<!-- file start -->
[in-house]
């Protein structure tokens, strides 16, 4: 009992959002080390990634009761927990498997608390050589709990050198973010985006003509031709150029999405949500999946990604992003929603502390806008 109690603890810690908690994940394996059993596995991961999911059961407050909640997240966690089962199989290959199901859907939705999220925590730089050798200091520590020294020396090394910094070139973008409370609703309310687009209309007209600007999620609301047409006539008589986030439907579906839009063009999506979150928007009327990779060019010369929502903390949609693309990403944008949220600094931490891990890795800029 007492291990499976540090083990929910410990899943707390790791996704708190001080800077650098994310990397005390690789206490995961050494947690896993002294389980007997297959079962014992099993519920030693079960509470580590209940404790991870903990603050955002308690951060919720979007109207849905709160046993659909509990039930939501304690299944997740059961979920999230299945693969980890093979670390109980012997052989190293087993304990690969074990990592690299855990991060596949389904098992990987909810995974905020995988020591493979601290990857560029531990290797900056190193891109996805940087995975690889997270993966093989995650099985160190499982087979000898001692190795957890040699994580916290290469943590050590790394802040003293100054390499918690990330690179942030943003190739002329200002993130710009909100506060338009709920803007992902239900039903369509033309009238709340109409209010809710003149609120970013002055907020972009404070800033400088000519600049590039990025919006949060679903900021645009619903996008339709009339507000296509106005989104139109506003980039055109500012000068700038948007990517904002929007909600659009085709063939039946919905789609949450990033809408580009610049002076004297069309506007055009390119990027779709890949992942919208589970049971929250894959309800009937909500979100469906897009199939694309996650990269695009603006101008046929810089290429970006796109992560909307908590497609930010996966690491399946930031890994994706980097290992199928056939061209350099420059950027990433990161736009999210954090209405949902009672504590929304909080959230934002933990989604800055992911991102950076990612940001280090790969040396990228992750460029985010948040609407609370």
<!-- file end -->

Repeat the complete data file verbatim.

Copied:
[in-house]
């Protein structure tokens, strides 16, 4: 009992959002080390990634009761927990498997608390050589709990050198973010985006003509031709150029999405949500999946990604992003929603502390806008 109690603890810690908690994940394996059993596995991961999911059961407050909640997240966690089962199989290959199901859907939705999220925590730089050798200091520590020294020396090394910094070139973008409370609703309310687009209309007209600007999620609301047409006539008589986030439907579906839009063009999506979150928007009327990779060019010369929502903390949609693309990403944008949220600094931490891990890795800029 007492291990499976540090083990929910410990899943707390790791996704708190001080800077650098994310990397005390690789206490995961050494947690896993002294389980007997297959079962014992099993519920030693079960509470580590209940404790991870903990603050955002308690951060919720979007109207849905709160046993659909509990039930939501304690299944997740059961979920999230299945693969980890093979670390109980012997052989190293087993304990690969074990990592690299855990991060596949389904098992990987909810995974905020995988020591493979601290990857560029531990290797900056190193891109996805940087995975690889997270993966093989995650099985160190499982087979000898001692190795957890040699994580916290290469943590050590790394802040003293100054390499918690990330690179942030943003190739002329200002993130710009909100506060338009709920803007992902239900039903369509033309009238709340109409209010809710003149609120970013002055907020972009404070800033400088000519600049590039990025919006949060679903900021645009619903996008339709009339507000296509106005989104139109506003980039055109500012000068700038948007990517904002929007909600659009085709063939039946919905789609949450990033809408580009610049002076004297069309506007055009390119990027779709890949992942919208589970049971929250894959309800009937909500979100469906897009199939694309996650990269695009603006101008046929810089290429970006796109992560909307908590497609930010996966690491399946930031890994994706980097290992199928056939061209350099420059950027990433990161736009999210954090209405949902009672504590929304909080959230934002933990989604800055992911991102950076990612940001280090790969040396990228992750460029985010948040609407609370």